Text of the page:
Sabah to name new water director next week

A water supply project in rural Sabah. State infrastructure minister Peter Anthony says many villages still depend on gravity-feed systems. (Facebook Raleigh International pic)

KOTA KINABALU: A new director will be named next week to head the state water department, replacing Amarjit Singh who has been transferred to the state Economic Planning Unit, according to Sabah infrastructure minister Peter Anthony.

“At the moment, an officer is taking over the duties of the director. A new director would be named next week,” Anthony said. “The government wants an experienced director, and one who would be able to guarantee the quality of the water works services.”

Amarjit was appointed to the water department after the Warisan-led ruling coalition took power in Sabah in 2018. In October last year, the High Court ruled that his appointment had been illegally made. The state government has filed an appeal against the ruling.

State infrastructure minister Peter Anthony.

Anthony denied that Amarjit’s two-year contract had been shortened and said the director had merely been transferred, which Anthony said was normal procedure for civil servants.

Pressed further on whether Amarjit’s contract had been ended prematurely, Anthony said that only Amarjit would be able to answer such questions.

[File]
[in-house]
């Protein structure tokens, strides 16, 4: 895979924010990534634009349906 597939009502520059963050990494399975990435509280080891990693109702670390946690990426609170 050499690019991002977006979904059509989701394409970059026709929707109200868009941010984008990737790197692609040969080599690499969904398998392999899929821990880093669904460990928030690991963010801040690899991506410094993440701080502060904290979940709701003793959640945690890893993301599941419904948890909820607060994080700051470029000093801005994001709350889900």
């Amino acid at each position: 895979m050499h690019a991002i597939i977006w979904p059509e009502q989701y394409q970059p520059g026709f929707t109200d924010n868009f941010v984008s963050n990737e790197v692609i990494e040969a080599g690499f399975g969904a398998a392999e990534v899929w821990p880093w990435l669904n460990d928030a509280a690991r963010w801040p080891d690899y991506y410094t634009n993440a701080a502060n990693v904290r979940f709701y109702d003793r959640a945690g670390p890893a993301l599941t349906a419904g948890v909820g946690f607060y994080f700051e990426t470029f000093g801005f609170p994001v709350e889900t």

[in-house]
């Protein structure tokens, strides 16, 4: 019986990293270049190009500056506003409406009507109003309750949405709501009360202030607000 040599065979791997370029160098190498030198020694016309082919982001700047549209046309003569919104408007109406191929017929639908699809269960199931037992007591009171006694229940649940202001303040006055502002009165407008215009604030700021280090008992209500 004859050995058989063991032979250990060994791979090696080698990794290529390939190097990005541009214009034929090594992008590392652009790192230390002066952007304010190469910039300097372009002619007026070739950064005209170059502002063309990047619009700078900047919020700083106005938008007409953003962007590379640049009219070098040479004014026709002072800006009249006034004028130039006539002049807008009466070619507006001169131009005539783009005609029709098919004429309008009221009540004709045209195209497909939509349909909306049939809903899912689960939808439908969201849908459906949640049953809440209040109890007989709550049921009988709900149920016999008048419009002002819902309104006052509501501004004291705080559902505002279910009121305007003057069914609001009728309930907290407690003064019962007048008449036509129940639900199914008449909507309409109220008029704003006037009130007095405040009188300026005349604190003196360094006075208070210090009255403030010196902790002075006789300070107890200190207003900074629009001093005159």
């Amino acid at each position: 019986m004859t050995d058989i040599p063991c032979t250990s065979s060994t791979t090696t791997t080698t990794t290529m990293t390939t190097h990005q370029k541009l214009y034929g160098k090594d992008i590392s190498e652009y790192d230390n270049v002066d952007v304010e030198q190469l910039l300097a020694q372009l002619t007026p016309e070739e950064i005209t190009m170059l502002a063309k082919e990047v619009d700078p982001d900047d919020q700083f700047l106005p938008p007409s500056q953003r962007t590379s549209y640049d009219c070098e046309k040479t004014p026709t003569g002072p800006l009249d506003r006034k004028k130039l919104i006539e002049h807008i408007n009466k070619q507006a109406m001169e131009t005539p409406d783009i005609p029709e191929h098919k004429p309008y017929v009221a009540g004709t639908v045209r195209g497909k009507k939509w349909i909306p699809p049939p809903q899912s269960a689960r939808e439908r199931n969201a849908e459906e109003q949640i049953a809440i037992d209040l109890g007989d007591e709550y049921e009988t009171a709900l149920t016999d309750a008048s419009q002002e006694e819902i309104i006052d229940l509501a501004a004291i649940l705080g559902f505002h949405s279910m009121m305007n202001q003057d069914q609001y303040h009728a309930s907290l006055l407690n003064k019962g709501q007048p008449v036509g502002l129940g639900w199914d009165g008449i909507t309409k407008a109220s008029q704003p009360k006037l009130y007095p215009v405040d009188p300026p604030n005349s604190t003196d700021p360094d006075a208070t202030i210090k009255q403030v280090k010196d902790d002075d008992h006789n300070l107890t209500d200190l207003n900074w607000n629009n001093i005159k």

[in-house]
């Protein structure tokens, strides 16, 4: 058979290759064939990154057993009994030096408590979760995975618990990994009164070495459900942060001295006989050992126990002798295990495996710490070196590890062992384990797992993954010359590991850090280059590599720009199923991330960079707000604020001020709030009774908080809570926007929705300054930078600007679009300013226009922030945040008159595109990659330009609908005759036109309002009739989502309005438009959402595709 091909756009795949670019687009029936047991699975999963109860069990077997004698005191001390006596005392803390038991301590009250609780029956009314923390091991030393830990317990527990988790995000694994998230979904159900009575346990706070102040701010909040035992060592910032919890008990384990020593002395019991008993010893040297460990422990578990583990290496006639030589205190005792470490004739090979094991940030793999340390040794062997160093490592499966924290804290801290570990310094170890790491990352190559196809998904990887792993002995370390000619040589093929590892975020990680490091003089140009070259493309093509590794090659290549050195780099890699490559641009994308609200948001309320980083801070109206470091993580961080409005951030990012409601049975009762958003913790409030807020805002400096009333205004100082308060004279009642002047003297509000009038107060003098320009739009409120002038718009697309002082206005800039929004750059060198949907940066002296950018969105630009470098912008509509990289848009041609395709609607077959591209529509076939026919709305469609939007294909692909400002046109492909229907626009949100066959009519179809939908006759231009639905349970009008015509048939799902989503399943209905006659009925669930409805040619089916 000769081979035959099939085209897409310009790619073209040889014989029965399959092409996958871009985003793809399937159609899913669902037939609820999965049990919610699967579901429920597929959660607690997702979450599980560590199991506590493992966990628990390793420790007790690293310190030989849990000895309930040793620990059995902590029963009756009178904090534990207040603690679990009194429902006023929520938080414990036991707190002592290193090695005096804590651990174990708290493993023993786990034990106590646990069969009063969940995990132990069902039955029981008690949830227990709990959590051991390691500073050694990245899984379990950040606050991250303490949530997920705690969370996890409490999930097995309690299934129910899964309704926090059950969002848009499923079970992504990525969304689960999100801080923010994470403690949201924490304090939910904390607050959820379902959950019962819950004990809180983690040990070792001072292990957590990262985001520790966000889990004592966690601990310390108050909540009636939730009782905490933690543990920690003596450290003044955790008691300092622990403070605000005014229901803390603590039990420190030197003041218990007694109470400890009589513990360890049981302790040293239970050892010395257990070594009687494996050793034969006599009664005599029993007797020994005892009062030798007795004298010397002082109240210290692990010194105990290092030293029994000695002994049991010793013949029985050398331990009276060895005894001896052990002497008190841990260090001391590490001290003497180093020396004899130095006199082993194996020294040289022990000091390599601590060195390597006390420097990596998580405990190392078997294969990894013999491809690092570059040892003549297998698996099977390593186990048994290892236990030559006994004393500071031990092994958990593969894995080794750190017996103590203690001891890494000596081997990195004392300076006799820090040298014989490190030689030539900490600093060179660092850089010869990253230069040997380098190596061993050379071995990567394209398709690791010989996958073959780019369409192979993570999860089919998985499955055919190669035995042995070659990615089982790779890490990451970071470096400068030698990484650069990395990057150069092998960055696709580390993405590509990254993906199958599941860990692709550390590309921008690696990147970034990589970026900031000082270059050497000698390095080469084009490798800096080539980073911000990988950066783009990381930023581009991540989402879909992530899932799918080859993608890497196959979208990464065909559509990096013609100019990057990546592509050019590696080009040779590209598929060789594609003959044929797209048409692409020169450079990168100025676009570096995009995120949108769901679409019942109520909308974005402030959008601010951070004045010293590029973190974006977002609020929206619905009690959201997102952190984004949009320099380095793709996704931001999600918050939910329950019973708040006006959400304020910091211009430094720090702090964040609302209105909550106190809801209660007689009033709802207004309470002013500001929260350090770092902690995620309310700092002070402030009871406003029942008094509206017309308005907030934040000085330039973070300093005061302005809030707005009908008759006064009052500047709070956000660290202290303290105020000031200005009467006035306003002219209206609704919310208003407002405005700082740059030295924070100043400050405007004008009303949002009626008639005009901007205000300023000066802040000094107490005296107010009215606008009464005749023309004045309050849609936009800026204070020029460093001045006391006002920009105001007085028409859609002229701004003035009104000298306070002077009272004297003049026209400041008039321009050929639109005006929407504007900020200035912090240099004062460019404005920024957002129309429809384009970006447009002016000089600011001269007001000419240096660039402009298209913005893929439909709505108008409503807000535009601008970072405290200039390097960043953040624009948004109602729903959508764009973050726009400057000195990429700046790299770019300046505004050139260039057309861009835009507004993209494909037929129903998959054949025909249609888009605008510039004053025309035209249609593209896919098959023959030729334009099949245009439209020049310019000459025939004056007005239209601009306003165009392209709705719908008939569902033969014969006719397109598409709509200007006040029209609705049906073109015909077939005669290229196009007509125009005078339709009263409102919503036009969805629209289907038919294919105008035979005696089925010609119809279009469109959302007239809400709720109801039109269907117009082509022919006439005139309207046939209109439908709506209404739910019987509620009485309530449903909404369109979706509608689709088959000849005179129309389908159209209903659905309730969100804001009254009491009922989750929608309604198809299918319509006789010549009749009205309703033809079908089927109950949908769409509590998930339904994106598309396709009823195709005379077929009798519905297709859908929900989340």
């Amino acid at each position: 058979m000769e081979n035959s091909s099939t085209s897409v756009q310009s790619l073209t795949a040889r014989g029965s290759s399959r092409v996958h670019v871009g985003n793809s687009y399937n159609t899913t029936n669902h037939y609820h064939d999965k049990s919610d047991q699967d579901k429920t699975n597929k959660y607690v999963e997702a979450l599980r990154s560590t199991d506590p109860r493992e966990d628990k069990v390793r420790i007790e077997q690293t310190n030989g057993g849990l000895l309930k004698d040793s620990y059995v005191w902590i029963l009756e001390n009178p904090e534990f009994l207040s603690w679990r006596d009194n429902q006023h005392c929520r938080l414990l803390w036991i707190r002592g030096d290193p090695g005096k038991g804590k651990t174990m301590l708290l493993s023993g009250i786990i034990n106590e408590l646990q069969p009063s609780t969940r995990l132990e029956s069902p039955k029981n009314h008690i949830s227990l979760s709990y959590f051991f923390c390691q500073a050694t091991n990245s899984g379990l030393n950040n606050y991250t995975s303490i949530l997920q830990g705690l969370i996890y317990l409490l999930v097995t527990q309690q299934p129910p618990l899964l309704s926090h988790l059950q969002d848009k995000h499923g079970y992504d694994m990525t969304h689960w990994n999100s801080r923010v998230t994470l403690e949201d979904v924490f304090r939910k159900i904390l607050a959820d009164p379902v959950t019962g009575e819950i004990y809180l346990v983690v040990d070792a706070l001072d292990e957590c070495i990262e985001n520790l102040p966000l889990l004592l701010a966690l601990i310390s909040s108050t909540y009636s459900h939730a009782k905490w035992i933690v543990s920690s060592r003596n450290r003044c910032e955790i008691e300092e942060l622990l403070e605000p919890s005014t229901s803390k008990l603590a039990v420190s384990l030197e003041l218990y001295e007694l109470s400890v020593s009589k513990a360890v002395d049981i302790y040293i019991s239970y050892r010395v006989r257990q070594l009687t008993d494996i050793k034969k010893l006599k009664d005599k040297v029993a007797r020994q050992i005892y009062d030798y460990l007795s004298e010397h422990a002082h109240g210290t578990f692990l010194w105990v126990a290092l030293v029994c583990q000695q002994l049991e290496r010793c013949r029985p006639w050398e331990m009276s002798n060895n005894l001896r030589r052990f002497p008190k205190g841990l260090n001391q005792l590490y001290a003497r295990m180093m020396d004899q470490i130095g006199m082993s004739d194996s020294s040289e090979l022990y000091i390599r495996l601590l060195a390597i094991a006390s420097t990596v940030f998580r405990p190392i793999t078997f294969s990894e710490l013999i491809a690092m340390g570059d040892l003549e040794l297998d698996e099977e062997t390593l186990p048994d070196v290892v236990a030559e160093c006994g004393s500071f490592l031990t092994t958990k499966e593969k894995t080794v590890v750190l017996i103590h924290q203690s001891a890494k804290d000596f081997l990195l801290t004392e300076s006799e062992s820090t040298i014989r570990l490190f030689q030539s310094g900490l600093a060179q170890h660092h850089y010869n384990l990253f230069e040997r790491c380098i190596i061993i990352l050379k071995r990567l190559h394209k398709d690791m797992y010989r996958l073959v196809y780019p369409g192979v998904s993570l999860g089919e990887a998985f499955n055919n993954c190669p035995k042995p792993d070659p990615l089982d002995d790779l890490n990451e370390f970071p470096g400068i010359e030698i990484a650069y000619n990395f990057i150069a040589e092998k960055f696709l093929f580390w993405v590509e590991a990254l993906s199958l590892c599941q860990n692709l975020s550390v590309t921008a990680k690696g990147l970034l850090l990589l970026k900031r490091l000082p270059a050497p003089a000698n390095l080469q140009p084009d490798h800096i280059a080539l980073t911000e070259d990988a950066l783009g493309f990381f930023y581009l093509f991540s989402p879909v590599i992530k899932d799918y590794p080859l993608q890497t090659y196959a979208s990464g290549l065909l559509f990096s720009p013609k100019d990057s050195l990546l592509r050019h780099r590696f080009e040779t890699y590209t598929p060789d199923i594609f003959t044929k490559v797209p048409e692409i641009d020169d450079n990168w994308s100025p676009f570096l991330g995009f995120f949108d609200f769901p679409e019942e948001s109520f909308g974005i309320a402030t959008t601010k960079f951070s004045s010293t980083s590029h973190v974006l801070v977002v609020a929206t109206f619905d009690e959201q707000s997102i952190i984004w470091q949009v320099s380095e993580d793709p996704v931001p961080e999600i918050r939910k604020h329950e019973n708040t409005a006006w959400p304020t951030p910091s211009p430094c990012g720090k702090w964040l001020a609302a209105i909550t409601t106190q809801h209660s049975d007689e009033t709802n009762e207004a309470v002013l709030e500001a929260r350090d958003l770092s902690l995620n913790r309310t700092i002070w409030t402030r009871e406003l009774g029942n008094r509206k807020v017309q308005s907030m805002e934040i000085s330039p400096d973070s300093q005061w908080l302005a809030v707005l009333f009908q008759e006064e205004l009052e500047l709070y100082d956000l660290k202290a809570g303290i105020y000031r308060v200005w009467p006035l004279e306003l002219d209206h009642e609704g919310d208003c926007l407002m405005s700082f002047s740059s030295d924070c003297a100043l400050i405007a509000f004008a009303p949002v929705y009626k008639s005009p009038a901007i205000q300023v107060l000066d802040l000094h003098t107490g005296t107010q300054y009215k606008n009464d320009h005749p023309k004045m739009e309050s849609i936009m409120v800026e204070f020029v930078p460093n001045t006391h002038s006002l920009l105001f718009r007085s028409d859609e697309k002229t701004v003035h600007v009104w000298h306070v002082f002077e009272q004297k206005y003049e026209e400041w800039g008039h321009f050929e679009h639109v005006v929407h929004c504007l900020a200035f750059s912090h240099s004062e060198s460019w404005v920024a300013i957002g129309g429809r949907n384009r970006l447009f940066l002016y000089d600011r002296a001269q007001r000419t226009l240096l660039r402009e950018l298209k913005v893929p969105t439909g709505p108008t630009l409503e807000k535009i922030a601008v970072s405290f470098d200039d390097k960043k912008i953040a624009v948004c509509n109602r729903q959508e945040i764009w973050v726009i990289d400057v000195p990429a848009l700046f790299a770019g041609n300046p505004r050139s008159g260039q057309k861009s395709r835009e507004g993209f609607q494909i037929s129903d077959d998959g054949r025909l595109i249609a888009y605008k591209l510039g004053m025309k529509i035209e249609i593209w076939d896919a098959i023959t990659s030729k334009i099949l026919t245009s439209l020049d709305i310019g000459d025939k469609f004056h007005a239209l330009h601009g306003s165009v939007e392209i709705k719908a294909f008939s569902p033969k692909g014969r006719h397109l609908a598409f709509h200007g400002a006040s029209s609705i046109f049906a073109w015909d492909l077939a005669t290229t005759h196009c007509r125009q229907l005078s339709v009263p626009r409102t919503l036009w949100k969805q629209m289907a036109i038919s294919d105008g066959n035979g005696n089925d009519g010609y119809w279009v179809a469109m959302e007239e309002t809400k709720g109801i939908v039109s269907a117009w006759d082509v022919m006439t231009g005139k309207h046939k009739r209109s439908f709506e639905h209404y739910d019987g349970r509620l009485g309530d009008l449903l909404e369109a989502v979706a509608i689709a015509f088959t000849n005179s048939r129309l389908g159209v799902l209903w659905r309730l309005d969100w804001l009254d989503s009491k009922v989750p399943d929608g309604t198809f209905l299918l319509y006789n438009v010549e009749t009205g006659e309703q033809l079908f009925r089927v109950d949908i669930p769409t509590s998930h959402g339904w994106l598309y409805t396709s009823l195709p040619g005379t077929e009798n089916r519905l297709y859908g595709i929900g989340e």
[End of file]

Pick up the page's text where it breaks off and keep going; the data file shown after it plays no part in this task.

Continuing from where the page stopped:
He said Amarjit’s expertise could be needed by the state EPU.

Amarjit’s position had been questioned by Yong Teck Lee, president of the Sabah Progressive Party (SAPP), who said the state government was acting suspiciously as Amarjit had now been made a technical adviser to the EPU.

He accused the state government of a lack of transparency on the water department position.

Amarjit Singh has been transferred to the state EPU.

However, Anthony said he would not discuss the matters raised by Yong, and said Yong’s resentment was his own problem.

Anthony said the department is a sensitive and important state agency and the new director could resolve the problem of water shortages in remote areas, where many villages still depend on gravity-feed systems.

“Usually it is the federal rural development ministry which would resolve this problem. But I think it is time for the state to take part in ending this problem, either by improving the existing system or installing water pipes,” he said.

Yong said said the state government’s actions could have an impact on an application for a judicial review that he has filed with the courts.

Fake or not? Check our quick fake news buster here.